Britain’s move to relax restrictions on onshore wind development reflects the drastically more challenging power market situation since the invasion of Ukraine, a UK energy minister told Recharge.
“In 2015 we didn’t have an energy crisis, we didn’t have a war in Ukraine, we didn’t have the whole of Europe scrambling for renewable energy supplies,” Lord Martin Callanan told Recharge when asked why the governing UK Conservative Party finally chose last week to announce the relaxation of strict planning rules on onshore wind development in England that were first imposed seven years ago.
While renewable energy groups welcomed the prospect of changes to restrictions that sent onshore development off a cliff, they also slammed the lost opportunity to build multiple gigawatts of much-needed capacity in the intervening years.
But Lord Callanan, an under secretary of state in the UK Department for Business, Energy and Industrial Strategy below newly-appointed secretary of state Jacob Rees-Mogg, declined to say the 2015 onshore wind clampdown was a mistake, claiming the restrictions were imposed “in the context of the time” when there was “a lot of concern in different communities about the expansion of onshore wind”.
“I think the environment has changed now. I think communities are more accepting of some of these projects.
“We still think there needs to be community consent [and] how community consent is judged is a difficult process” but it is now “appropriate to move onshore wind projects out more into the standard renewable energy planning approval process on the same basis other renewables projects are consented.”
It’s always easy to look back... with the benefit of hindsight.
Lord Callanan added: “It’s always easy to look back on something that happened six or seven years ago and with the benefit of hindsight say, well, you should have taken a different decision.
“Time has moved on now. There is now an energy crisis, there is now a shortage of gas in Europe, Putin has invaded Ukraine. We’ve got to look perhaps to take more risks with infrastructure that we didn’t need to take then.”
'Speed consent for offshore wind'
The UK government along with the onshore wind easing last week announced ambitions to drastically speed up planning and consenting for offshore wind projects.
“It currently takes four or five years in order to get a project consented, we want to get that down to one year,” Lord Callanan said.
Asked how this would be done in practice, he told Recharge a review is underway to look at where regulations can be streamlined: “We will legislate if we need to, to provide central government with more powers for nationally significant infrastructure projects to make sure they are pushed through.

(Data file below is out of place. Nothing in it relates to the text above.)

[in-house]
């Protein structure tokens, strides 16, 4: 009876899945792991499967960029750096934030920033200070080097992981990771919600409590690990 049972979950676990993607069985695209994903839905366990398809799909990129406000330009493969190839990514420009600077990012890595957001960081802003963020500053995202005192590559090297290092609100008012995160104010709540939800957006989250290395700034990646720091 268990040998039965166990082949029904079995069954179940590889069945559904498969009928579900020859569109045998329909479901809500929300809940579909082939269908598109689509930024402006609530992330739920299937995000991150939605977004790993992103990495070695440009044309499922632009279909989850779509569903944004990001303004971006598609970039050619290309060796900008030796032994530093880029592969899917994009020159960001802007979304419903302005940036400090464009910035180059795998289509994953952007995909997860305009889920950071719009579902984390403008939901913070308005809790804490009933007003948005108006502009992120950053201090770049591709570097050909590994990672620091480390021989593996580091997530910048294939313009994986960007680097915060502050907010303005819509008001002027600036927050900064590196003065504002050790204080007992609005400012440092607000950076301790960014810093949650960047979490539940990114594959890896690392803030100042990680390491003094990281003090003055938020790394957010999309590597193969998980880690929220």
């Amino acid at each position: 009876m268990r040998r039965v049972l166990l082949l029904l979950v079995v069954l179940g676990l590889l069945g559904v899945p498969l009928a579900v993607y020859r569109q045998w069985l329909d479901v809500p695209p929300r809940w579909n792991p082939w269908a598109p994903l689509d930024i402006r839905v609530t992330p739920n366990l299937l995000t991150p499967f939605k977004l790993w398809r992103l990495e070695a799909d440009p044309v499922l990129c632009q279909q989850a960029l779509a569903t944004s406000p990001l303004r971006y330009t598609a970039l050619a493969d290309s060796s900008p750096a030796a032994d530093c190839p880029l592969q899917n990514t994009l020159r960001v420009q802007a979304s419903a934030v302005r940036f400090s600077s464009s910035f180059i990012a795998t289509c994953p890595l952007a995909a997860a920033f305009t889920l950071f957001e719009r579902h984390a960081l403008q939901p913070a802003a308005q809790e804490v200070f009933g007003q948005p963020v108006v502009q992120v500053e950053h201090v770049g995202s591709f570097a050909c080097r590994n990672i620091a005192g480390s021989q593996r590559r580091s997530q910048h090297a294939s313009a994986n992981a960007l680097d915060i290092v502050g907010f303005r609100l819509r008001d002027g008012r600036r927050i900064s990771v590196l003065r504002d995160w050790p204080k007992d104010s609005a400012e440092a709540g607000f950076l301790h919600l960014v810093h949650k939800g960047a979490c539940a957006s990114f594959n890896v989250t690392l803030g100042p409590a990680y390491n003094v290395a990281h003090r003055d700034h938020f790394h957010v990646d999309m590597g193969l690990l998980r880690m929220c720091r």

“We want to make sure people have the opportunity to register any objections. We need to make sure environmental concerns are taken into consideration, but we can’t have these nationally significant projects taking many years to get consented.”
The minister said the UK government also wants to reduce what he labelled “frivolous legal challenges” to projects.
Several major North Sea offshore wind developments have been subject to judicial review proceedings by campaigners after consent has been granted. Lord Callanan said: “The purpose of a judicial review is to test that a decision is taken properly, that the proper considerations were taken into effect. It shouldn’t be to question the decision itself which is a matter for the secretary of state and the proper statutory authorities.
“Increasingly there’s a suspicion that courts are intruding more into the actual substance of the decision rather than the way the decision was taken. It’s something we’re actively looking at.”
Lord Callanan took aim at ambitious plans for renewables and clean energy outlined by the UK opposition Labour party.
Labour leader Sir Keir Starmer this week said if it wins the next general election – due to be held by the end of 2024 – the party would aim for a fossil-free UK power system by 2030 and set up a state-controlled renewables generation business called Great British Energy.
Asked if Labour’s green plans had overshadowed those of his Conservative party, Lord Callanan told Recharge: “The history of the state running energy companies has not been good,” claiming the Conservatives’ approach of creating the right market environment for private investment in renewables had already reaped rewards in the form of the world’s second largest offshore wind sector after China and a 50GW target for wind at sea by 2030.
Lord Callanan denied that the UK government’s green ambitions were undermined by expansion plans in fossil fuel activity, including ending a ban on shale gas fracking.
“Under every scenario of our net zero target, which we remain committed to, we need gas. The question is where we get that gas from.”
“It makes much more sense for the transition if we can obtain those [gas] resources from our own supplies” than importing liquified natural gas to the UK, a far more carbon intensive process than is involved in local extraction.